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Degradation

Live in Dekalb, Illinois, April 2011

Review by Travis Jensen

If you have ever been to The House Café in downtown Dekalb, then you are probably aware that it is a great place to see live music, as well as an atmosphere that welcomes bands that aren’t your typical bar-bands. The House showcases all-original bands, more specifically, and the type of music you will hear is not your mainstream, watered down radio pop. When I think of any of the bands that I’ve ever heard over the last 20 years, there are many that I like, but few that I’ve felt are innovative on developing their own, distinct style that sets them aside from the rest. Degradation is such a group. Within the first 30 seconds of the first song, I was captivated; not only with the music, but the commanding stage presence of the band as a whole.

There were a couple other bands that were to follow, so each group had to make the best of the short time they had, so Degradation wasted no time in getting right to the point, which was straight-up, in-your-face metal. What I noticed right away from these guys is that they seem to have an old-school style to their music, and aren’t following any trend in what is forced down your throat in the media. If you ever liked Venom, Exodus, Overkill or Testament, then you will love Degradation! These guys have a true talent that goes beyond being just a group of guys banging away on stage. These guys have an electrifying sound that is very tight musically that cuts through the air like a bolt of lightning.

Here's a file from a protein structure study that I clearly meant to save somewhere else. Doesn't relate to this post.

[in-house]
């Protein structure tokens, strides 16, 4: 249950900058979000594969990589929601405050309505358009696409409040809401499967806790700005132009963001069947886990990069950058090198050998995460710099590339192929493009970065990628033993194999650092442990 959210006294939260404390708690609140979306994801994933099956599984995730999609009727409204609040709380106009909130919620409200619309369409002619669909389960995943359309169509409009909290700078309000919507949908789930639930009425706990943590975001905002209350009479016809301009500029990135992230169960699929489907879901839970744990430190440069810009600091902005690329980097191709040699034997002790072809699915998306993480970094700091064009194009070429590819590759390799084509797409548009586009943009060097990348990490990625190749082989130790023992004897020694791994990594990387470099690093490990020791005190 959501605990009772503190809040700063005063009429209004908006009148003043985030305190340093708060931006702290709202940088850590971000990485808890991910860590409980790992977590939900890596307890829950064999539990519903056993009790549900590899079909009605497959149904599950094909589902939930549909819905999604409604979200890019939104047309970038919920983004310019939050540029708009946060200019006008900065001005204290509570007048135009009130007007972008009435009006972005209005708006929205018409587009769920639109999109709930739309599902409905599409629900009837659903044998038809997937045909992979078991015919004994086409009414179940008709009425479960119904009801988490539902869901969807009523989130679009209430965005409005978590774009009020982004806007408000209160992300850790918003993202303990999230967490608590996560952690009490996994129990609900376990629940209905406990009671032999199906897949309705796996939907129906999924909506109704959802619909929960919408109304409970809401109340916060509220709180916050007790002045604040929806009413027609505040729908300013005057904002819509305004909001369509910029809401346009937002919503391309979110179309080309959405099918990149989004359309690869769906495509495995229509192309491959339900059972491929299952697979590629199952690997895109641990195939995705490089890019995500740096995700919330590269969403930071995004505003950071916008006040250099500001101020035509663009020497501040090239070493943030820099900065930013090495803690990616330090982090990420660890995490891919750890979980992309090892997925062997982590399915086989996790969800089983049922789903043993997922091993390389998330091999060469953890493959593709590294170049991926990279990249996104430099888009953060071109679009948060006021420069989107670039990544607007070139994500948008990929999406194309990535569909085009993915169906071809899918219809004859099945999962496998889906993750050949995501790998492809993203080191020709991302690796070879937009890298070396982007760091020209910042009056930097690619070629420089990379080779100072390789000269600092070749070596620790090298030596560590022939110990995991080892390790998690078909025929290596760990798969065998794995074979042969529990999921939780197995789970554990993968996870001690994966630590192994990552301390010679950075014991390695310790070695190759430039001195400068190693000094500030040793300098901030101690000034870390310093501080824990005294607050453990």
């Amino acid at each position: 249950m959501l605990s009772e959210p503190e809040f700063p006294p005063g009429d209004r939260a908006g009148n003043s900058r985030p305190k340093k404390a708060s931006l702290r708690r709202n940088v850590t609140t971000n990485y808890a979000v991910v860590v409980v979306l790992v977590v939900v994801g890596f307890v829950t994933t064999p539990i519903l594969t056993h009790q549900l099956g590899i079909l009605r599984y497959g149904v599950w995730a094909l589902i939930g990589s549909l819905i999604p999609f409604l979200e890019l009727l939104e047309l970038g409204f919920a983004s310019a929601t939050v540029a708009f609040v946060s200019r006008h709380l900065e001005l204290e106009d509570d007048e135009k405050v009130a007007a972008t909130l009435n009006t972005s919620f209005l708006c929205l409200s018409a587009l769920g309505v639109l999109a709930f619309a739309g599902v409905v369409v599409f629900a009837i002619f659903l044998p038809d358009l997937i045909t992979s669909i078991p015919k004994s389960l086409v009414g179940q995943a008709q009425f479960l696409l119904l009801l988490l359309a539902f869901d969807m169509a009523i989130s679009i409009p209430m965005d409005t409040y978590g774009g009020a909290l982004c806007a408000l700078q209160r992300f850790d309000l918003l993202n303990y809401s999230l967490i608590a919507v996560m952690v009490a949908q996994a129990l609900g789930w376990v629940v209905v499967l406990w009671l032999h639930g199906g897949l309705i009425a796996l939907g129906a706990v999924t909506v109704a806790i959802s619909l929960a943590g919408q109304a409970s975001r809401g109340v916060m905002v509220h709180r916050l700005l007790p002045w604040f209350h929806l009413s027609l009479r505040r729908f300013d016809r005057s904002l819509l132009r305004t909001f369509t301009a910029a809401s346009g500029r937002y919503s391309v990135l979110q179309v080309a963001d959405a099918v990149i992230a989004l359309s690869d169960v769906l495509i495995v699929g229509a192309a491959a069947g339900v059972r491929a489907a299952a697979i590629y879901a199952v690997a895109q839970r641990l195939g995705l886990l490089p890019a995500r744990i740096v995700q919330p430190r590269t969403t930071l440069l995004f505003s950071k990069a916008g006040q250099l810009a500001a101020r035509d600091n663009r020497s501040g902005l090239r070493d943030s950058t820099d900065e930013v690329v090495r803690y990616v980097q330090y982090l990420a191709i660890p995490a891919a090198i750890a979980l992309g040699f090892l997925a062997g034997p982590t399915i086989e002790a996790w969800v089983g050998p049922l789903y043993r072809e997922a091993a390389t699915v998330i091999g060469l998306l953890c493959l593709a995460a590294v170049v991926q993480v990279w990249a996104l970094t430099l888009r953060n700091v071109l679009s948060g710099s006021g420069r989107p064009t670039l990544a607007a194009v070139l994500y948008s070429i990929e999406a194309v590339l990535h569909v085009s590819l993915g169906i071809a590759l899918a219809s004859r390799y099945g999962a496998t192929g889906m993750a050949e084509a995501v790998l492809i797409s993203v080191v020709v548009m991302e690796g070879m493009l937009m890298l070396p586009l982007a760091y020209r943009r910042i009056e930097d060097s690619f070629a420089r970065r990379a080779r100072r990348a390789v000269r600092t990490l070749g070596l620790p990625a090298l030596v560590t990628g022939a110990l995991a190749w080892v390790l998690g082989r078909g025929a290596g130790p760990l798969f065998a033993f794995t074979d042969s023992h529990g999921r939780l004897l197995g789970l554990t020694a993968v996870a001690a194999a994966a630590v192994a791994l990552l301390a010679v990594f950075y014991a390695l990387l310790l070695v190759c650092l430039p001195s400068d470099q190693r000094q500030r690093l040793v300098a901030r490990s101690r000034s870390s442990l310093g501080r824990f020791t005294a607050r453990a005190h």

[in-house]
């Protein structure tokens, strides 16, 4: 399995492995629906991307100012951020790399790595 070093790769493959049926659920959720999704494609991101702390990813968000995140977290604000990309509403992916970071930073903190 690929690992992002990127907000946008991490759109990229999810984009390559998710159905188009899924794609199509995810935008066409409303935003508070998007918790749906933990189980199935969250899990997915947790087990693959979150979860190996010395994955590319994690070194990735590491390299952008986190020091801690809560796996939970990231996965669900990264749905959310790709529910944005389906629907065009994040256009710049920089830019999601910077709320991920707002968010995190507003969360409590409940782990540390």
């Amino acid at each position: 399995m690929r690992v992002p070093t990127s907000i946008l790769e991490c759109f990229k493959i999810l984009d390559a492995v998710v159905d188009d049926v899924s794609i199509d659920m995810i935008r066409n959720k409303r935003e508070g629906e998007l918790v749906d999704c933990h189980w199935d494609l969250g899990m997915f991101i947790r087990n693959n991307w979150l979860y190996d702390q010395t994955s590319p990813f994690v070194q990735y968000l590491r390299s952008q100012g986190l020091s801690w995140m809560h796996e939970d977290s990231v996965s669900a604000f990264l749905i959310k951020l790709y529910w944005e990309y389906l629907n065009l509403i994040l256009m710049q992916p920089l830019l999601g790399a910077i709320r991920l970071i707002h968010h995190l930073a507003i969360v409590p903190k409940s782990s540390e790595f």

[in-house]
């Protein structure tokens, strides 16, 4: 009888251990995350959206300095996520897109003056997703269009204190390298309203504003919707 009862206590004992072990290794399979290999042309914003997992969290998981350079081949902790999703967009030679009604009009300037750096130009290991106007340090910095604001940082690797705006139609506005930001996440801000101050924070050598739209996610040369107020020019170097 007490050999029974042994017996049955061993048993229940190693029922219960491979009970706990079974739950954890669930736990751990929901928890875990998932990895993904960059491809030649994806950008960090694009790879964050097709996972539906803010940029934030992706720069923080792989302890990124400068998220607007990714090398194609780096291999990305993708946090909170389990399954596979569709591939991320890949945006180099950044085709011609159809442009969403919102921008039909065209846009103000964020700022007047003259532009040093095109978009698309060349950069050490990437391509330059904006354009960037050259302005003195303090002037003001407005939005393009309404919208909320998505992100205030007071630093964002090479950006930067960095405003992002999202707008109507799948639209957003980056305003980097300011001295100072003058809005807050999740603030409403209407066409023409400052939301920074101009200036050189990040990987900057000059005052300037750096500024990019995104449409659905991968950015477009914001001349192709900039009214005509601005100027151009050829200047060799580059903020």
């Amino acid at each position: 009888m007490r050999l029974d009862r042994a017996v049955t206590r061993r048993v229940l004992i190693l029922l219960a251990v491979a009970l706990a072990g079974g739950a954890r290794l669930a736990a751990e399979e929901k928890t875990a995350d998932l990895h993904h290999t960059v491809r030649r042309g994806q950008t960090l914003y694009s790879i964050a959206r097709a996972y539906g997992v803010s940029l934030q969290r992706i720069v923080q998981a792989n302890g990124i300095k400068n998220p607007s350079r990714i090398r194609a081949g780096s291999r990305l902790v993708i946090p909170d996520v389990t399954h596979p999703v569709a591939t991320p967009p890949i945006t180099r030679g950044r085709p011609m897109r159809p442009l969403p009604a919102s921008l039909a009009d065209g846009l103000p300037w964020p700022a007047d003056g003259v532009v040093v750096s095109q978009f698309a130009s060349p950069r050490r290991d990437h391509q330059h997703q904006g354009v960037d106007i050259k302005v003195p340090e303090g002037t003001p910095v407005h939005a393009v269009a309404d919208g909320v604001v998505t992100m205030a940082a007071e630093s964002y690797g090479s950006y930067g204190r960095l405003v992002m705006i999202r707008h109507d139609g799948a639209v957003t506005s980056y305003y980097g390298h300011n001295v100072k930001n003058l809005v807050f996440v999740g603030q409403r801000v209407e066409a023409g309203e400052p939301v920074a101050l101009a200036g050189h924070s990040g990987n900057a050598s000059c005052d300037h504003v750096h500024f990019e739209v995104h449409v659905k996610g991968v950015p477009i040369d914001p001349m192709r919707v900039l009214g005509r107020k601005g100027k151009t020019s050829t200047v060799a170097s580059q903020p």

The set list was a combination of several powerful songs that consisted of some tracks from their latest album, as well as some previously recorded material, and even a cover song for a little bit of old-school flavor. “A Necessary Evil” was the first song, and let me tell you, I was blown away in amazement at how great Alex Manske’s vocals were! This isn’t just a guy screaming into the microphone. It is a guy who really knows how to sing with power which possesses great control.  “Disillusion” was the next song, and really seemed to pick up momentum as the crowd started to get into the music. “Thrill of the Kill” was my favorite song, as it reminded me of an early Venom track. “Rise to Fall” was next, and at this point I noticed the diversity that each song had. It didn’t become redundant as some bands do. “Over the Wall” by Testament was the next song, and if you want to hear the original, then purchase The Legacy. However, if you want to hear one of the best cover versions of it, then you need to see a live Degradation show. “Disposable Juggs” was the next song to follow, and the show finished with “Executioner…Slayer” of the Light, which was originally written by The Crown and also the last track on their Juggernaut LP.

I also had the pleasure to meet these guys before the show, and let me say that they are very serious, well-versed in their knowledge of music. Their level of enthusiasm also carries on to the stage, which is also returned by the energy from the crowd, which the band seems to thrive on. Overall, the guitars were very precise and tight because Alex Manske and Mike Hartman seem to know instinctively what the other is playing, and they feed off of one another, similar to the interplay between Kerry King and Jeff Hanneman from Slayer. The rhythm section has a style of their own, both with their presence and powerful beat. Joe Manske plays the drums like he’s out for revenge, and Steve Holy plays the bass with an on-stage charisma that I could only match to Cliff Burton, from the early Metallica years.


Travis Jensen
 
Travis Jensen
   
This review is available in book format (hardcover and paperback) in Music Street Journal: 2011  Volume 3 at lulu.com/strangesound.
 
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